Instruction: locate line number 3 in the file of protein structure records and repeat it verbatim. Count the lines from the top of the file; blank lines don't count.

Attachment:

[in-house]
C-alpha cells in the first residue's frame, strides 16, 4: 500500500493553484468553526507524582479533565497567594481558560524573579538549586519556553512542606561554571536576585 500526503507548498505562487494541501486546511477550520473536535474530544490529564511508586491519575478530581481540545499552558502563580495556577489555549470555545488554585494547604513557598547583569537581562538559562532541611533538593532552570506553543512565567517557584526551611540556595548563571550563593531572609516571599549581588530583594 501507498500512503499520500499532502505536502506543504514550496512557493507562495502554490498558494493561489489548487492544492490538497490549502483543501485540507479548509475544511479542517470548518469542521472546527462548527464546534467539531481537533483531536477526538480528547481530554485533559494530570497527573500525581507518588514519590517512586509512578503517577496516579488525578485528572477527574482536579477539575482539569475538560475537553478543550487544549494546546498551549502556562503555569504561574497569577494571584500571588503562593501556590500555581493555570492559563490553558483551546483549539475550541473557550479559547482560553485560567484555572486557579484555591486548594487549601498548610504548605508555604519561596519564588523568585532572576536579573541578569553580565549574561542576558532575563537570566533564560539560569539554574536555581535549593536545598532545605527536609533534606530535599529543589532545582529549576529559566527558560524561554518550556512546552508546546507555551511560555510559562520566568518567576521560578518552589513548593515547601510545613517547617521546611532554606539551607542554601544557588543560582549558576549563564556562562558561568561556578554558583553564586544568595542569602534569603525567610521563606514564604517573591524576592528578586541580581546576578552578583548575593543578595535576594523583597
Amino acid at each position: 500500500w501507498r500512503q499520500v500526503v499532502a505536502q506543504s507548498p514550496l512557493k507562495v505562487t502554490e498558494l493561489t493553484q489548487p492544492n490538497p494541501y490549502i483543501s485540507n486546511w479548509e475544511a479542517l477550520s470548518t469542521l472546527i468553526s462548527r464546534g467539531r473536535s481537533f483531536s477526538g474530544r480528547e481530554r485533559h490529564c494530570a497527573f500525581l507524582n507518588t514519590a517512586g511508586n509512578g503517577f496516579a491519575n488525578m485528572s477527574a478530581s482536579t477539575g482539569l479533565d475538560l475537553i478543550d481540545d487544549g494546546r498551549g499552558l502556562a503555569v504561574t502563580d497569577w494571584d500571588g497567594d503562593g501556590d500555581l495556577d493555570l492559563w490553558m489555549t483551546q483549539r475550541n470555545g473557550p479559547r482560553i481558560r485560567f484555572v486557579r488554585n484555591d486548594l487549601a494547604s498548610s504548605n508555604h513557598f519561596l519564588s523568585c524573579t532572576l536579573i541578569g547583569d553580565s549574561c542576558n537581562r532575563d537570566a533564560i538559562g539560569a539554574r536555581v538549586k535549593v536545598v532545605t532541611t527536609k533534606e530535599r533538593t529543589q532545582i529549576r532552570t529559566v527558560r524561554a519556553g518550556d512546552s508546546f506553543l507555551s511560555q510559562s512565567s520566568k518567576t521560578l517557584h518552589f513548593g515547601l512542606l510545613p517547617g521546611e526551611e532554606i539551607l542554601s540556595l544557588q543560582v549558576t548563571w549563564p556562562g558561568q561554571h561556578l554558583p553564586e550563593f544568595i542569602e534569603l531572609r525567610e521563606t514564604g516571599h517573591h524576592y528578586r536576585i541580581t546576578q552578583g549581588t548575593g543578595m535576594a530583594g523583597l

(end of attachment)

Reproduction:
Amino acid at each position: 500500500w501507498r500512503q499520500v500526503v499532502a505536502q506543504s507548498p514550496l512557493k507562495v505562487t502554490e498558494l493561489t493553484q489548487p492544492n490538497p494541501y490549502i483543501s485540507n486546511w479548509e475544511a479542517l477550520s470548518t469542521l472546527i468553526s462548527r464546534g467539531r473536535s481537533f483531536s477526538g474530544r480528547e481530554r485533559h490529564c494530570a497527573f500525581l507524582n507518588t514519590a517512586g511508586n509512578g503517577f496516579a491519575n488525578m485528572s477527574a478530581s482536579t477539575g482539569l479533565d475538560l475537553i478543550d481540545d487544549g494546546r498551549g499552558l502556562a503555569v504561574t502563580d497569577w494571584d500571588g497567594d503562593g501556590d500555581l495556577d493555570l492559563w490553558m489555549t483551546q483549539r475550541n470555545g473557550p479559547r482560553i481558560r485560567f484555572v486557579r488554585n484555591d486548594l487549601a494547604s498548610s504548605n508555604h513557598f519561596l519564588s523568585c524573579t532572576l536579573i541578569g547583569d553580565s549574561c542576558n537581562r532575563d537570566a533564560i538559562g539560569a539554574r536555581v538549586k535549593v536545598v532545605t532541611t527536609k533534606e530535599r533538593t529543589q532545582i529549576r532552570t529559566v527558560r524561554a519556553g518550556d512546552s508546546f506553543l507555551s511560555q510559562s512565567s520566568k518567576t521560578l517557584h518552589f513548593g515547601l512542606l510545613p517547617g521546611e526551611e532554606i539551607l542554601s540556595l544557588q543560582v549558576t548563571w549563564p556562562g558561568q561554571h561556578l554558583p553564586e550563593f544568595i542569602e534569603l531572609r525567610e521563606t514564604g516571599h517573591h524576592y528578586r536576585i541580581t546576578q552578583g549581588t548575593g543578595m535576594a530583594g523583597l